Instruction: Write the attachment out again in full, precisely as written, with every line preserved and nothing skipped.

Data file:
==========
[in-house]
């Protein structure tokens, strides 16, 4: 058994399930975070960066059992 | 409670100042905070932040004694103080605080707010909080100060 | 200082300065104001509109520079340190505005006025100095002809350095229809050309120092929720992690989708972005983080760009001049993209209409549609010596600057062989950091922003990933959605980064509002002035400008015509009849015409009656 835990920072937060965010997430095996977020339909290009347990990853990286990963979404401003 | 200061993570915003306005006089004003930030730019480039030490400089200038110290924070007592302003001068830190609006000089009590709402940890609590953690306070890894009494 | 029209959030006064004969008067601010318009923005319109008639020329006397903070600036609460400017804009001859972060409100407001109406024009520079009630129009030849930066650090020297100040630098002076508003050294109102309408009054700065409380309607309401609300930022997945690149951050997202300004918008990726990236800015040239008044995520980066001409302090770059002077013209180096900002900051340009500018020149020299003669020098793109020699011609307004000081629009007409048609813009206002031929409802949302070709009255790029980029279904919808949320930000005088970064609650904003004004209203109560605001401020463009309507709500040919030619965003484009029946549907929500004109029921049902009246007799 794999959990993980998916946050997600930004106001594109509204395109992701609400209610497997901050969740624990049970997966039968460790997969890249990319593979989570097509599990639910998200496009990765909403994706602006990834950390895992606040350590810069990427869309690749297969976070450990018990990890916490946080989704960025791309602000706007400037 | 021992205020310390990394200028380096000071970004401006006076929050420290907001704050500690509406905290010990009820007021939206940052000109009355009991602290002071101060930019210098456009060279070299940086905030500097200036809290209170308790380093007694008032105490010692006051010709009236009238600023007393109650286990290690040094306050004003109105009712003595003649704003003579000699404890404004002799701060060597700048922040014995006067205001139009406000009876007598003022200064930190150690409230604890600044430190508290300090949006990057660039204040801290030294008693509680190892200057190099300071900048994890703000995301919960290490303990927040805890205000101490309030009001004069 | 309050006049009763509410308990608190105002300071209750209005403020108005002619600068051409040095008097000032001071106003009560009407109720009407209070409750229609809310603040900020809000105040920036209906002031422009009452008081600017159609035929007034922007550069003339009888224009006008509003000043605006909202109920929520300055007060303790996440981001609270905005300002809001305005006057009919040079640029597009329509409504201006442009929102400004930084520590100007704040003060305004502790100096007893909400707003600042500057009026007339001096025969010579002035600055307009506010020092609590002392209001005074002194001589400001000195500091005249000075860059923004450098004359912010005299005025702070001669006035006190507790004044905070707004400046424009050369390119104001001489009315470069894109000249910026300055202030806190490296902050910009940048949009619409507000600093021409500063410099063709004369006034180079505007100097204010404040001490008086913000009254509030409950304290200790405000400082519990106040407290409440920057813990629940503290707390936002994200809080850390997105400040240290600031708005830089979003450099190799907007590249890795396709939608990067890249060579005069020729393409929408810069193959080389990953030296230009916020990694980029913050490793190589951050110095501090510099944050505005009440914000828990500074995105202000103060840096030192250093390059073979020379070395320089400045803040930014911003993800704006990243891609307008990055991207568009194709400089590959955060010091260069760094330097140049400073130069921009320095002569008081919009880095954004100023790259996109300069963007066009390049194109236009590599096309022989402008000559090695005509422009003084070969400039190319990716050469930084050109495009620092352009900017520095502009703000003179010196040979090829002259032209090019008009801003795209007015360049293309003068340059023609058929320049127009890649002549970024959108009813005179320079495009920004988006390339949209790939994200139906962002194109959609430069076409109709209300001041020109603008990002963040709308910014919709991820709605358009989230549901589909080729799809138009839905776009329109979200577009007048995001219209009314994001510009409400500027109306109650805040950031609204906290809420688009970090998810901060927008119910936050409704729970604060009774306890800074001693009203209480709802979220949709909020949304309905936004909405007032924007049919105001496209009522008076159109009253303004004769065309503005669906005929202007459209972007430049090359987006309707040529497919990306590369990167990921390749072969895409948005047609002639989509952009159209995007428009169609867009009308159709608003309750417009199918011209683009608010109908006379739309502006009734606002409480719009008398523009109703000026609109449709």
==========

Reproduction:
[in-house]
């Protein structure tokens, strides 16, 4: 058994399930975070960066059992 | 409670100042905070932040004694103080605080707010909080100060 | 200082300065104001509109520079340190505005006025100095002809350095229809050309120092929720992690989708972005983080760009001049993209209409549609010596600057062989950091922003990933959605980064509002002035400008015509009849015409009656 835990920072937060965010997430095996977020339909290009347990990853990286990963979404401003 | 200061993570915003306005006089004003930030730019480039030490400089200038110290924070007592302003001068830190609006000089009590709402940890609590953690306070890894009494 | 029209959030006064004969008067601010318009923005319109008639020329006397903070600036609460400017804009001859972060409100407001109406024009520079009630129009030849930066650090020297100040630098002076508003050294109102309408009054700065409380309607309401609300930022997945690149951050997202300004918008990726990236800015040239008044995520980066001409302090770059002077013209180096900002900051340009500018020149020299003669020098793109020699011609307004000081629009007409048609813009206002031929409802949302070709009255790029980029279904919808949320930000005088970064609650904003004004209203109560605001401020463009309507709500040919030619965003484009029946549907929500004109029921049902009246007799 794999959990993980998916946050997600930004106001594109509204395109992701609400209610497997901050969740624990049970997966039968460790997969890249990319593979989570097509599990639910998200496009990765909403994706602006990834950390895992606040350590810069990427869309690749297969976070450990018990990890916490946080989704960025791309602000706007400037 | 021992205020310390990394200028380096000071970004401006006076929050420290907001704050500690509406905290010990009820007021939206940052000109009355009991602290002071101060930019210098456009060279070299940086905030500097200036809290209170308790380093007694008032105490010692006051010709009236009238600023007393109650286990290690040094306050004003109105009712003595003649704003003579000699404890404004002799701060060597700048922040014995006067205001139009406000009876007598003022200064930190150690409230604890600044430190508290300090949006990057660039204040801290030294008693509680190892200057190099300071900048994890703000995301919960290490303990927040805890205000101490309030009001004069 | 309050006049009763509410308990608190105002300071209750209005403020108005002619600068051409040095008097000032001071106003009560009407109720009407209070409750229609809310603040900020809000105040920036209906002031422009009452008081600017159609035929007034922007550069003339009888224009006008509003000043605006909202109920929520300055007060303790996440981001609270905005300002809001305005006057009919040079640029597009329509409504201006442009929102400004930084520590100007704040003060305004502790100096007893909400707003600042500057009026007339001096025969010579002035600055307009506010020092609590002392209001005074002194001589400001000195500091005249000075860059923004450098004359912010005299005025702070001669006035006190507790004044905070707004400046424009050369390119104001001489009315470069894109000249910026300055202030806190490296902050910009940048949009619409507000600093021409500063410099063709004369006034180079505007100097204010404040001490008086913000009254509030409950304290200790405000400082519990106040407290409440920057813990629940503290707390936002994200809080850390997105400040240290600031708005830089979003450099190799907007590249890795396709939608990067890249060579005069020729393409929408810069193959080389990953030296230009916020990694980029913050490793190589951050110095501090510099944050505005009440914000828990500074995105202000103060840096030192250093390059073979020379070395320089400045803040930014911003993800704006990243891609307008990055991207568009194709400089590959955060010091260069760094330097140049400073130069921009320095002569008081919009880095954004100023790259996109300069963007066009390049194109236009590599096309022989402008000559090695005509422009003084070969400039190319990716050469930084050109495009620092352009900017520095502009703000003179010196040979090829002259032209090019008009801003795209007015360049293309003068340059023609058929320049127009890649002549970024959108009813005179320079495009920004988006390339949209790939994200139906962002194109959609430069076409109709209300001041020109603008990002963040709308910014919709991820709605358009989230549901589909080729799809138009839905776009329109979200577009007048995001219209009314994001510009409400500027109306109650805040950031609204906290809420688009970090998810901060927008119910936050409704729970604060009774306890800074001693009203209480709802979220949709909020949304309905936004909405007032924007049919105001496209009522008076159109009253303004004769065309503005669906005929202007459209972007430049090359987006309707040529497919990306590369990167990921390749072969895409948005047609002639989509952009159209995007428009169609867009009308159709608003309750417009199918011209683009608010109908006379739309502006009734606002409480719009008398523009109703000026609109449709």